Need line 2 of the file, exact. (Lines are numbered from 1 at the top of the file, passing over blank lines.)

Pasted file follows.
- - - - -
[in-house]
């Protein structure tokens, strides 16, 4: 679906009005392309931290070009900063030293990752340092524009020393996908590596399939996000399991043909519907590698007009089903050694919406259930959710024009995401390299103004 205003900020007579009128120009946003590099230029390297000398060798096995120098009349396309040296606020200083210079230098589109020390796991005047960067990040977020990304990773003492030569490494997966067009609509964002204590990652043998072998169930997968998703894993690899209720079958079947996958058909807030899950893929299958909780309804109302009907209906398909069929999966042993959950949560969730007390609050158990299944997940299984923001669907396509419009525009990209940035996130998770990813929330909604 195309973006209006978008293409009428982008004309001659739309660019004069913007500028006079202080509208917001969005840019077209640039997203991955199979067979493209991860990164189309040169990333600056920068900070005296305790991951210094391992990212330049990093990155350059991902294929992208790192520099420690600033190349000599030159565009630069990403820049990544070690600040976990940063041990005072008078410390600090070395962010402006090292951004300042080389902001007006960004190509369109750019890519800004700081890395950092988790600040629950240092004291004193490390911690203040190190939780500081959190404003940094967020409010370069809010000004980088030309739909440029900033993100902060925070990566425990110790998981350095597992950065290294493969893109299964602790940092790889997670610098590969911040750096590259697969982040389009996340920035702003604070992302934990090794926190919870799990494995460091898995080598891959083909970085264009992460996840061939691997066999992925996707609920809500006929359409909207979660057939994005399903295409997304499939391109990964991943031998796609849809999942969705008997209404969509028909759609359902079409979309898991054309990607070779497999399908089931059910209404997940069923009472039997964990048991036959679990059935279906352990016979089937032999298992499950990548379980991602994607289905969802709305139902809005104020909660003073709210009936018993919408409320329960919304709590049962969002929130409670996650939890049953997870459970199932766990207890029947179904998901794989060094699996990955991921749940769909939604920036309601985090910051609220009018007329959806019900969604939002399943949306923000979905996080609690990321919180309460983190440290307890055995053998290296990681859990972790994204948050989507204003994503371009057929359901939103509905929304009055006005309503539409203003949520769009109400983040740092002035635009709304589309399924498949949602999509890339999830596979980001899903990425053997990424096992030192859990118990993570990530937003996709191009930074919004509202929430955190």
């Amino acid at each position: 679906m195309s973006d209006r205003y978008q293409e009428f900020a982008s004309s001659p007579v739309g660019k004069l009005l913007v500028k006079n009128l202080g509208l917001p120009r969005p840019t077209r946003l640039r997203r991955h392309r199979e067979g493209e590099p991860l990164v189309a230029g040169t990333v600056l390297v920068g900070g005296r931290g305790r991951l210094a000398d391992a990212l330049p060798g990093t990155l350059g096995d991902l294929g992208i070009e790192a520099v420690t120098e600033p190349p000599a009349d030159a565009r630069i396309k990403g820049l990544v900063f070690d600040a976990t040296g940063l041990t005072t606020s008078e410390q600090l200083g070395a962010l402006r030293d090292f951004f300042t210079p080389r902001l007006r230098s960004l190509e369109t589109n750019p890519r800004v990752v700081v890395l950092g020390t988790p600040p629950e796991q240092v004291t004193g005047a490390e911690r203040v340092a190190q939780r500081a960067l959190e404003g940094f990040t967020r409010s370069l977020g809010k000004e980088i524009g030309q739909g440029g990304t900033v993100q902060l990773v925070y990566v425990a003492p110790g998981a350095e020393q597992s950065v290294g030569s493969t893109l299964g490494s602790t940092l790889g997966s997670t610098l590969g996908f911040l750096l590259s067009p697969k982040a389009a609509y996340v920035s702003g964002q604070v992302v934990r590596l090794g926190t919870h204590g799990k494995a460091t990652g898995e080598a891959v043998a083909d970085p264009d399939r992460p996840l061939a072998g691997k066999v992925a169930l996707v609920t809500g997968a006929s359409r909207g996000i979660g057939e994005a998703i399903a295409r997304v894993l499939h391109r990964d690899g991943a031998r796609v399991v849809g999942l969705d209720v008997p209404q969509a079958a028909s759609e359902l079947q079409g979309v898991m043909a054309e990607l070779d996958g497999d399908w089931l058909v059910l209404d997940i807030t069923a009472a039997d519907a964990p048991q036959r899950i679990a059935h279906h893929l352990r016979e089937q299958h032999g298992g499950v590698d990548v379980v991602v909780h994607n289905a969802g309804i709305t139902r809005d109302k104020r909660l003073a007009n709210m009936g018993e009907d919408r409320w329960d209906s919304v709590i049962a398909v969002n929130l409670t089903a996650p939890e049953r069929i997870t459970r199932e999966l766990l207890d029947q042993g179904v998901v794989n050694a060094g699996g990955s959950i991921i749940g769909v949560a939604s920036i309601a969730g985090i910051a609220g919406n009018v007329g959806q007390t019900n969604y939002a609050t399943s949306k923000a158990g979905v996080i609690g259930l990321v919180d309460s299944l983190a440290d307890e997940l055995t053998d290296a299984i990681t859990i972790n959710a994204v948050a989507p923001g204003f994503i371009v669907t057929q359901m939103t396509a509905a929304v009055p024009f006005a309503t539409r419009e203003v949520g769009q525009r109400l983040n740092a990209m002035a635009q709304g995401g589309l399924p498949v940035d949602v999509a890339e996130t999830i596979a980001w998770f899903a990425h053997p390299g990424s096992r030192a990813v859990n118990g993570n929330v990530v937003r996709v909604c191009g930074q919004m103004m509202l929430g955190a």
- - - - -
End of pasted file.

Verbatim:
């Protein structure tokens, strides 16, 4: 679906009005392309931290070009900063030293990752340092524009020393996908590596399939996000399991043909519907590698007009089903050694919406259930959710024009995401390299103004 205003900020007579009128120009946003590099230029390297000398060798096995120098009349396309040296606020200083210079230098589109020390796991005047960067990040977020990304990773003492030569490494997966067009609509964002204590990652043998072998169930997968998703894993690899209720079958079947996958058909807030899950893929299958909780309804109302009907209906398909069929999966042993959950949560969730007390609050158990299944997940299984923001669907396509419009525009990209940035996130998770990813929330909604 195309973006209006978008293409009428982008004309001659739309660019004069913007500028006079202080509208917001969005840019077209640039997203991955199979067979493209991860990164189309040169990333600056920068900070005296305790991951210094391992990212330049990093990155350059991902294929992208790192520099420690600033190349000599030159565009630069990403820049990544070690600040976990940063041990005072008078410390600090070395962010402006090292951004300042080389902001007006960004190509369109750019890519800004700081890395950092988790600040629950240092004291004193490390911690203040190190939780500081959190404003940094967020409010370069809010000004980088030309739909440029900033993100902060925070990566425990110790998981350095597992950065290294493969893109299964602790940092790889997670610098590969911040750096590259697969982040389009996340920035702003604070992302934990090794926190919870799990494995460091898995080598891959083909970085264009992460996840061939691997066999992925996707609920809500006929359409909207979660057939994005399903295409997304499939391109990964991943031998796609849809999942969705008997209404969509028909759609359902079409979309898991054309990607070779497999399908089931059910209404997940069923009472039997964990048991036959679990059935279906352990016979089937032999298992499950990548379980991602994607289905969802709305139902809005104020909660003073709210009936018993919408409320329960919304709590049962969002929130409670996650939890049953997870459970199932766990207890029947179904998901794989060094699996990955991921749940769909939604920036309601985090910051609220009018007329959806019900969604939002399943949306923000979905996080609690990321919180309460983190440290307890055995053998290296990681859990972790994204948050989507204003994503371009057929359901939103509905929304009055006005309503539409203003949520769009109400983040740092002035635009709304589309399924498949949602999509890339999830596979980001899903990425053997990424096992030192859990118990993570990530937003996709191009930074919004509202929430955190």